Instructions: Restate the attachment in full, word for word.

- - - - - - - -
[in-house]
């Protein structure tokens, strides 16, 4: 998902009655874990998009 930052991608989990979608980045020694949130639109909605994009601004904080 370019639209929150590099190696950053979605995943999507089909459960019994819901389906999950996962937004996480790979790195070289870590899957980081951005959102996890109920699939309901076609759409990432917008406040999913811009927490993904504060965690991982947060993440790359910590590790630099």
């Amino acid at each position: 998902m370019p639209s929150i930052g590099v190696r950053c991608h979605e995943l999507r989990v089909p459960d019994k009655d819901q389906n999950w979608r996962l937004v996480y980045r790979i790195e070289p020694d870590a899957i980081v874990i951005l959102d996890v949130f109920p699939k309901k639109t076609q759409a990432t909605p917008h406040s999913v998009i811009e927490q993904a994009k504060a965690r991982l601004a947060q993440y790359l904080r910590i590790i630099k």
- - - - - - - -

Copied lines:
[in-house]
């Protein structure tokens, strides 16, 4: 998902009655874990998009 930052991608989990979608980045020694949130639109909605994009601004904080 370019639209929150590099190696950053979605995943999507089909459960019994819901389906999950996962937004996480790979790195070289870590899957980081951005959102996890109920699939309901076609759409990432917008406040999913811009927490993904504060965690991982947060993440790359910590590790630099």
């Amino acid at each position: 998902m370019p639209s929150i930052g590099v190696r950053c991608h979605e995943l999507r989990v089909p459960d019994k009655d819901q389906n999950w979608r996962l937004v996480y980045r790979i790195e070289p020694d870590a899957i980081v874990i951005l959102d996890v949130f109920p699939k309901k639109t076609q759409a990432t909605p917008h406040s999913v998009i811009e927490q993904a994009k504060a965690r991982l601004a947060q993440y790359l904080r910590i590790i630099k």